The Game Boy era of video games has low-key started to get pretty old. Whereas I once used to have various Game Boy consoles and games cluttering assorted drawers in my bedroom, most of my collection in recent years has either been put away in storage or eventually was sold off. What I’ve personally found in recent years, however, is that I have had the desire to pick up some of these older games once again. The only problem, though, is that accessing these titles has become increasingly difficult and inaccessible for a number of reasons.
In a time where emulation has likely become the easiest way in which many games from this era are now experienced, Analogue is looking to buck this trend in a major way with its new Pocket hardware. The handheld device, which greatly resembles the original Game Boy, is compatible with almost every game that has ever come to the platform, including the Game Boy Advance. Rather than just simply being a new device that allows players to experience these games in a convenient way, though, the Pocket improves titles from this time period in ways that you need to see to believe.
The biggest selling point of the Analogue Pocket comes with its screen. Not only is the screen of the Pocket a good amount larger than the one featured in the Game Boy, Game Boy Color, or even various models of the Game Boy Advance, it also improves the visual fidelity by 10 times when compared to the original platforms. What’s baffling about this is that the games themselves haven’t changed at all. You can simply plug-in any GB, GBC, or GBA game right into the Pocket and they’ll work as you would expect. The Pocket, through FPGA technology and the high-resolution screen, is able to then make these games from yesteryear look exactly how you remember them in your head, rather than presenting them as they actually were. Essentially, the Pocket makes these old school games look like they’re in HD.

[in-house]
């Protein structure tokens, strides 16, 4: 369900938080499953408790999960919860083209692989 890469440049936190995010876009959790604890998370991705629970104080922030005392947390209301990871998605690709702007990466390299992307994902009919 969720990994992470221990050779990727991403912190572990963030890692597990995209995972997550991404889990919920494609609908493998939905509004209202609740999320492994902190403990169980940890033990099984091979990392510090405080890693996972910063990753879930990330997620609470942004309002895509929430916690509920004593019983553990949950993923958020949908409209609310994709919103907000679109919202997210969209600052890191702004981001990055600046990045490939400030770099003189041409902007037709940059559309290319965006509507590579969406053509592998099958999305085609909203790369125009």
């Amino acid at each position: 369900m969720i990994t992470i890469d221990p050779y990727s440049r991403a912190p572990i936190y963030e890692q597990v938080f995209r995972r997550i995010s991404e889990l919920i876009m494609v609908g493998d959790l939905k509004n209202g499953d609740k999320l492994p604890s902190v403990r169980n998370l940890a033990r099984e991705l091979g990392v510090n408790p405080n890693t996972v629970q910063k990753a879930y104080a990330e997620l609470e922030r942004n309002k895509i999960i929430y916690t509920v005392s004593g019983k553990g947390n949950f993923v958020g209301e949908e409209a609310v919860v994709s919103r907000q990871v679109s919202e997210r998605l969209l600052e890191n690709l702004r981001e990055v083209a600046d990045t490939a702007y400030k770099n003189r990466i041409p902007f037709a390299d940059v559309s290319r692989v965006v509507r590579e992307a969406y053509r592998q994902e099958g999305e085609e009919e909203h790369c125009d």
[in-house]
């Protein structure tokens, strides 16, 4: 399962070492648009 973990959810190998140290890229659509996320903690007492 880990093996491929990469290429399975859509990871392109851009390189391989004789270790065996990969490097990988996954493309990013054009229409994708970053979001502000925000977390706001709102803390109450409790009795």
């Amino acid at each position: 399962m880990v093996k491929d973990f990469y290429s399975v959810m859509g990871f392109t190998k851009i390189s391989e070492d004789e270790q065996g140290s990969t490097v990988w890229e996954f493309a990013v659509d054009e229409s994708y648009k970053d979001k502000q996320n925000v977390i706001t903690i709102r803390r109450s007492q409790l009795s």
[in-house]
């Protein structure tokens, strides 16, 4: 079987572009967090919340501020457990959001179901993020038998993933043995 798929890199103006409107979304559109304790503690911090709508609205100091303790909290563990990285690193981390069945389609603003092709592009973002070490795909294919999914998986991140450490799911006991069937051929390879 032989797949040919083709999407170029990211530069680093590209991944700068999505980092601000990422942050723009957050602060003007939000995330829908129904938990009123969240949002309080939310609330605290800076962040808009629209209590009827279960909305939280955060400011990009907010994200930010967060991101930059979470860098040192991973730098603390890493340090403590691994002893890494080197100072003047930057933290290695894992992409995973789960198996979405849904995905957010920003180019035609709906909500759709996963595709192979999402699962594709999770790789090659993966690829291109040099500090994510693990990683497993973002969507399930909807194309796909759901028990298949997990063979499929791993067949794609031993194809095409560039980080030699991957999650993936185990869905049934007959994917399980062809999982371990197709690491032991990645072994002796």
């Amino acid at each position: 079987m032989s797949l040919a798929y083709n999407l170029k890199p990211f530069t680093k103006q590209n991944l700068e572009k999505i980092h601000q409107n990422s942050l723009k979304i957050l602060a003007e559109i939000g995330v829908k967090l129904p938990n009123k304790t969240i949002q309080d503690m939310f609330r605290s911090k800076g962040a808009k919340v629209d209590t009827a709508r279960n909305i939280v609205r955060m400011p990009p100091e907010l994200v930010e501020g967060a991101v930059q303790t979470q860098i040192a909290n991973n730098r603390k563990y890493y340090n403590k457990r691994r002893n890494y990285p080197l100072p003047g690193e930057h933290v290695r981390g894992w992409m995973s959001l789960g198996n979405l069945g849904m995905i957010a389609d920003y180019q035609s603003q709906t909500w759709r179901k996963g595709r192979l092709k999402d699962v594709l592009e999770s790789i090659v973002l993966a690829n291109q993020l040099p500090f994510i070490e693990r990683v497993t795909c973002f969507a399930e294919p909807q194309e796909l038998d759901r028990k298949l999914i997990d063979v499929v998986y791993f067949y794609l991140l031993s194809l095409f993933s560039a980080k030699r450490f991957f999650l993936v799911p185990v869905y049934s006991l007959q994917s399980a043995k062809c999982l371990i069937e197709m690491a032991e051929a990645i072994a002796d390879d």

One of the nicest things about the Analogue Pocket is that it also doesn’t feel cheap in the slightest. There’s a heft to this handheld that I wasn’t expecting when I first picked it up, but it’s not so heavy that it’s ever uncomfortable to hold. Outside of the screen, the other aspects of the Pocket are also incredibly nice. The buttons and D-pad, in particular, both feel very firm and well-made. This feels like something you could use constantly for years to come and it would still be in great shape.
The operating system that sits at the core of the Analogue Pocket is relatively straightforward, but it does come with a number of cool features that can change how you experience games on the platform. For starters, you can put the Pocket in a rest mode that will suspend your games, much as we’ve come to expect from modern video game consoles. This means that the days of needing to find a Save Point (remember those?) in many of these older games is now somewhat irrelevant. You can also endlessly tweak some of the display options to fit your own preferred playstyle. So if you really want original Game Boy games to come with that thick, green filter that they used to have, you can toggle this option on and play them as they once were.
Likely the most incredible part of the Pocket is that Analogue has developed it to do way more than just play video games. Nanoloop, which is a piece of music development software, has been built-in with the Pocket so that you can connect it (via an additional MIDI cable) to synthesizers and sequencers to create your own retro-sounding tunes. I’m not a musician in the slightest, so I admittedly haven’t tested out this feature whatsoever, but the fact that it’s even included here is pretty incredible.